I think the better analogy is the post office.
You pay shipping to receive packages (to the post office). You also pay for the content of those packages (to whoever you bought the item(s) from).
Now more and more people start ordering stuff from Amazon. The local post office realizes that their mail trucks are filling up and they're unable to pick up all the packages they need. Some of the packages get left behind, some get crammed into the truck (and end up damaged), some make it through.
They also notice that a third of all packages have Amazon logos.
Does the post office:
A) Use the extra money it has been receiving from postage fees to upgrade it's fleet, buy more trucks, hire more drivers, etc.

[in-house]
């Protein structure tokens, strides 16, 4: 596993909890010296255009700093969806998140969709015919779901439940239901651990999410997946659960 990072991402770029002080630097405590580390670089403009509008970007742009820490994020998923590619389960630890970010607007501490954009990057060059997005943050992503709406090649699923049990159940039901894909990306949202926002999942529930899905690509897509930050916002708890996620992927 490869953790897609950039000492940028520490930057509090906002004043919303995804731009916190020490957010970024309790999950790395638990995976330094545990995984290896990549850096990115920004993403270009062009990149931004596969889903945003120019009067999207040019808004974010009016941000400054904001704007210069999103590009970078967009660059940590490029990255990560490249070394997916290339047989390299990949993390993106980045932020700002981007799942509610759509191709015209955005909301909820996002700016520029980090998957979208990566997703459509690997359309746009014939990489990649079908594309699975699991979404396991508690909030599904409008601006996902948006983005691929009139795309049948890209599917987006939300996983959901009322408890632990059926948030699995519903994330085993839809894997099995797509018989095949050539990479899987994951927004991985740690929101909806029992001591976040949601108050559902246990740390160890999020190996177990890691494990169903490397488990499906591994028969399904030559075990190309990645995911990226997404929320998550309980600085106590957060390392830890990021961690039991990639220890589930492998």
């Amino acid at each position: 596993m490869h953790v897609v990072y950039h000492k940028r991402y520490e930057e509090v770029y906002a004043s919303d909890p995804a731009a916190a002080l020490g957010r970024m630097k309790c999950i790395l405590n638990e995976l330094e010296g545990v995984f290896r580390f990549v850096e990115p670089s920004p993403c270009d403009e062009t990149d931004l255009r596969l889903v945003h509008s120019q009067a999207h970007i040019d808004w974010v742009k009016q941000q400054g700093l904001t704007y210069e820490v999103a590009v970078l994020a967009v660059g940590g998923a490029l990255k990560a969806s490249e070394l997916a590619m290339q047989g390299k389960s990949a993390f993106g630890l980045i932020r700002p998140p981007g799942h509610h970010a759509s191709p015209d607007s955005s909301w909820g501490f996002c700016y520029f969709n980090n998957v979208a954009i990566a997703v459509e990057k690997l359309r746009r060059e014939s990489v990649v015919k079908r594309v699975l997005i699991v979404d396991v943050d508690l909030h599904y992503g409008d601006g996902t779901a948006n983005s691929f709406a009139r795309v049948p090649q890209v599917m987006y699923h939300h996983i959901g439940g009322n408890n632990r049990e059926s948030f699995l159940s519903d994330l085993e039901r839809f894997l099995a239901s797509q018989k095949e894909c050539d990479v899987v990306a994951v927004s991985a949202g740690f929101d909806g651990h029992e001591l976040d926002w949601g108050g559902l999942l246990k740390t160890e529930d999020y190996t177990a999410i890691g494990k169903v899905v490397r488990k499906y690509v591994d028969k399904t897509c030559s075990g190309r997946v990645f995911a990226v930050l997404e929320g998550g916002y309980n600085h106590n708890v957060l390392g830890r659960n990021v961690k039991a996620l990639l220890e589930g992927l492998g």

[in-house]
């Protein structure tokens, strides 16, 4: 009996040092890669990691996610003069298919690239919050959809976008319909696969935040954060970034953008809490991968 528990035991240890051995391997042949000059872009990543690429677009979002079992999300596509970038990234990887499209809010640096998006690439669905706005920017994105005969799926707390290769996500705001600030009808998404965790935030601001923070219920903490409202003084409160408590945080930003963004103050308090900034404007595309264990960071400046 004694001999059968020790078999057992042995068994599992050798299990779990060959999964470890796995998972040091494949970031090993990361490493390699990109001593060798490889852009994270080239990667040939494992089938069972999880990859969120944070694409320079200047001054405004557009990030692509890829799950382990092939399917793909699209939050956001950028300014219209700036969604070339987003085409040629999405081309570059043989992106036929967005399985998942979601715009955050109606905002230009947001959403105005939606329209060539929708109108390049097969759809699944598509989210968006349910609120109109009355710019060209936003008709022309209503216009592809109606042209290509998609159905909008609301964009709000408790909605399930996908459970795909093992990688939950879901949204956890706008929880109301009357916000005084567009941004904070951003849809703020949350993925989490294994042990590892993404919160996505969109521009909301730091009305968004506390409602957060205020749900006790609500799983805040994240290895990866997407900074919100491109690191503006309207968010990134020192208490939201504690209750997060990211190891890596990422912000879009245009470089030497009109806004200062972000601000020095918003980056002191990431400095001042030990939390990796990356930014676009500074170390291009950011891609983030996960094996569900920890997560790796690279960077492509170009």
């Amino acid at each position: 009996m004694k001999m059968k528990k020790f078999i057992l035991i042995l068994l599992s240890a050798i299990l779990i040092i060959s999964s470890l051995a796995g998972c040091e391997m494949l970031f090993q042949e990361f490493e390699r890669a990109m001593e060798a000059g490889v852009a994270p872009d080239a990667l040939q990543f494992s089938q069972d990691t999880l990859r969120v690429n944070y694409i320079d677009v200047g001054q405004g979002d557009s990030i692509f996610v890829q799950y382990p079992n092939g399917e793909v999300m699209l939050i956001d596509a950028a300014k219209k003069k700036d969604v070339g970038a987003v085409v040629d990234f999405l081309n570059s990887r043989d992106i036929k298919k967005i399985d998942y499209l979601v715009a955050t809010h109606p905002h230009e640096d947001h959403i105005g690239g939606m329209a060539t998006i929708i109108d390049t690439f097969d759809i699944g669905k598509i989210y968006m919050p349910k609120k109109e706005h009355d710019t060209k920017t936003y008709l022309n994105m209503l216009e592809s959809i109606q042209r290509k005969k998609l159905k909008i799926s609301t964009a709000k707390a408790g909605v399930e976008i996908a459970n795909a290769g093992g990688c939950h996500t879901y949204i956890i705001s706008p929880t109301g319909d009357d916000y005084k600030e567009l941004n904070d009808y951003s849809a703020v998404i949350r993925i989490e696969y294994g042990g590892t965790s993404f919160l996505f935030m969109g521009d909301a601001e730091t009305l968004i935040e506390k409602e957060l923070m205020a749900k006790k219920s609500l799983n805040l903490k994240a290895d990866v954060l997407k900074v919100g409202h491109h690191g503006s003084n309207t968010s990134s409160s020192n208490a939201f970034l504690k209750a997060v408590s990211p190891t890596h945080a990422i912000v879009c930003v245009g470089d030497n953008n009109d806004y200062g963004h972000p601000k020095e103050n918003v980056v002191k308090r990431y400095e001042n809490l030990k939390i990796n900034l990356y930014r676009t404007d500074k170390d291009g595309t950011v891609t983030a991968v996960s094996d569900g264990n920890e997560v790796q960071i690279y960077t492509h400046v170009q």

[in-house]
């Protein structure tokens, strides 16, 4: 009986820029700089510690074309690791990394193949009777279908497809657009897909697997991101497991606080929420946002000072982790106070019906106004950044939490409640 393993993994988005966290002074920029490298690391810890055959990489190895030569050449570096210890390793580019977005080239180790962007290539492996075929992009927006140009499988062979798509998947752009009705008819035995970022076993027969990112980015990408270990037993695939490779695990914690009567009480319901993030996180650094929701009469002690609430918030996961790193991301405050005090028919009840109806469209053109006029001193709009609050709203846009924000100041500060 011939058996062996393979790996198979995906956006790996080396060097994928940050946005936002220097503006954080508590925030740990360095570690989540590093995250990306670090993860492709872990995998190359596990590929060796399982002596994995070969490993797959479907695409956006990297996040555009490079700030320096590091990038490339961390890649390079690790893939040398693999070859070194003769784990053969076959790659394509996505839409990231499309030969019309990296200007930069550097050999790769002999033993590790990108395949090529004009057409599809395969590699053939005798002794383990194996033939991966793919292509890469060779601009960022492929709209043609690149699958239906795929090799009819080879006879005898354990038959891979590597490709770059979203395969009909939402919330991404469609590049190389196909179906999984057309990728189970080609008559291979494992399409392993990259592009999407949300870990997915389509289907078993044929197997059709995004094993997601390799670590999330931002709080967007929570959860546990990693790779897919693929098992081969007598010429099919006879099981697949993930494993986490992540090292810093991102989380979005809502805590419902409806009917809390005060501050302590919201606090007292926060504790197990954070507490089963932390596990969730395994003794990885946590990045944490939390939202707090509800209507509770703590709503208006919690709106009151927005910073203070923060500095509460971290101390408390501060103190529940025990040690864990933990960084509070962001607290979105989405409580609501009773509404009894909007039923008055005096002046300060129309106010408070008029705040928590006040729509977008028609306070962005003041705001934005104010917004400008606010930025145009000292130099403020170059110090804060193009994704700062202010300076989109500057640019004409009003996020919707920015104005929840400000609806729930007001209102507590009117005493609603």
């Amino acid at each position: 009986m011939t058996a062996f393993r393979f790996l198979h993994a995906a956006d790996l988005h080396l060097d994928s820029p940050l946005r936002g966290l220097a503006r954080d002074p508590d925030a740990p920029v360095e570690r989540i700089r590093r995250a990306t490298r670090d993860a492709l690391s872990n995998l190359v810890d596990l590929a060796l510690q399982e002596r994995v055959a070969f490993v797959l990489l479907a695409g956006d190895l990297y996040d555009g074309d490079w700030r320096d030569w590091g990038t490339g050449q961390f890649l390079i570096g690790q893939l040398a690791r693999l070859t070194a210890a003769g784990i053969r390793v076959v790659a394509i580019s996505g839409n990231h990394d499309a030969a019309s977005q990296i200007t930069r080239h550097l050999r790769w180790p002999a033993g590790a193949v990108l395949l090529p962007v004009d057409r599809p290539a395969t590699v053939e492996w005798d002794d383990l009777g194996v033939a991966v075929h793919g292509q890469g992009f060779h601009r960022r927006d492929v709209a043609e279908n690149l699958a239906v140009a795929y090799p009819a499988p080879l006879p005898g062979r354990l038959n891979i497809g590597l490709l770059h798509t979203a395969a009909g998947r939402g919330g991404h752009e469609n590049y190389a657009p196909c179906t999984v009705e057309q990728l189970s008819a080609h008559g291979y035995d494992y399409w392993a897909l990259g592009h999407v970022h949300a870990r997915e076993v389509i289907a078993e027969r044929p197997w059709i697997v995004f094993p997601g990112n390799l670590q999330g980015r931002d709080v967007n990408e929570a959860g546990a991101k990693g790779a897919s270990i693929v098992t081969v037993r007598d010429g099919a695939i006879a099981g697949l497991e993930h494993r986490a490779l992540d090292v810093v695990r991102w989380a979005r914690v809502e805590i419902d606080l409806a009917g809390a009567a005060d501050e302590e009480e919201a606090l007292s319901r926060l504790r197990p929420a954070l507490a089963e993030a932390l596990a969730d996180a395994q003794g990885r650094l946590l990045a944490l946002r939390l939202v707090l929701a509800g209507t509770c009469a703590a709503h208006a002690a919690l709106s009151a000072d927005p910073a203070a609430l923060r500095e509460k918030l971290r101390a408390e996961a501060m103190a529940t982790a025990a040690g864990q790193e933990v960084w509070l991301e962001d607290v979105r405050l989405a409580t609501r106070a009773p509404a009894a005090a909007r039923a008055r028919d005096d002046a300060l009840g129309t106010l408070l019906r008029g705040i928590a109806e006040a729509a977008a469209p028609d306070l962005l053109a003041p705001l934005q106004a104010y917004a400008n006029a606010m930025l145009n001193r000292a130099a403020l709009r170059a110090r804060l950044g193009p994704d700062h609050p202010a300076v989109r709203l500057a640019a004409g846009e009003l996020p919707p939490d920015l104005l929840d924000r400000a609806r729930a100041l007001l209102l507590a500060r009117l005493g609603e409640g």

B) Pick up on Amazon's generous offer to have some items already stocked, packaged, and automatically labeled next to the Post office so that commonly ordered items can be transferred locally instead of going through the USPS's now heavily taxed fleet?
C) Extort money from Amazon in exchange for their customers receiving their packages in a timely and undamaged fashion (which their customers are already paying for).
Now you can say the main difference is that the post office is charging per package vs selling a service to its customers where they can receive a certain amount of mail (say in pounds) per day. Either way though a service is being promised, paid for, but not fully delivered.
And now to add self interest:
What if you got an ad flyer from your local post office with "Now you can order movies and books from the USPS!" while at the same time movies and books that you are paying shipping to receive from Amazon are getting delayed, crushed, or lost.